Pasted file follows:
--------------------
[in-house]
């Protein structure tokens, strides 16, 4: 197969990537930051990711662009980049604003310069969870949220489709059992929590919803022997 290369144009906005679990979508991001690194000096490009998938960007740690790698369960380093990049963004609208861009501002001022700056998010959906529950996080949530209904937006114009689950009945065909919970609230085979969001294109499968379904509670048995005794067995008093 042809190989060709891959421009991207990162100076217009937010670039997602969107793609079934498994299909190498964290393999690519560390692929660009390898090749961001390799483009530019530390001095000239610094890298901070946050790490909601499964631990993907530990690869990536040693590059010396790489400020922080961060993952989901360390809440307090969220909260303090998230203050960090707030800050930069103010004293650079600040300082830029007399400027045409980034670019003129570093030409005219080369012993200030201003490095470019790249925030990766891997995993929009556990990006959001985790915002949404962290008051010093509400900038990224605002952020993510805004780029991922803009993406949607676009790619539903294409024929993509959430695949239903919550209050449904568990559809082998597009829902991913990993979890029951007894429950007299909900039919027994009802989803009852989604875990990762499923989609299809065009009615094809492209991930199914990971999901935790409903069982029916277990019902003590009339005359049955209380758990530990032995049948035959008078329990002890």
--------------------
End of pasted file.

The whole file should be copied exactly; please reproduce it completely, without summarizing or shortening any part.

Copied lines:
[in-house]
């Protein structure tokens, strides 16, 4: 197969990537930051990711662009980049604003310069969870949220489709059992929590919803022997 290369144009906005679990979508991001690194000096490009998938960007740690790698369960380093990049963004609208861009501002001022700056998010959906529950996080949530209904937006114009689950009945065909919970609230085979969001294109499968379904509670048995005794067995008093 042809190989060709891959421009991207990162100076217009937010670039997602969107793609079934498994299909190498964290393999690519560390692929660009390898090749961001390799483009530019530390001095000239610094890298901070946050790490909601499964631990993907530990690869990536040693590059010396790489400020922080961060993952989901360390809440307090969220909260303090998230203050960090707030800050930069103010004293650079600040300082830029007399400027045409980034670019003129570093030409005219080369012993200030201003490095470019790249925030990766891997995993929009556990990006959001985790915002949404962290008051010093509400900038990224605002952020993510805004780029991922803009993406949607676009790619539903294409024929993509959430695949239903919550209050449904568990559809082998597009829902991913990993979890029951007894429950007299909900039919027994009802989803009852989604875990990762499923989609299809065009009615094809492209991930199914990971999901935790409903069982029916277990019902003590009339005359049955209380758990530990032995049948035959008078329990002890």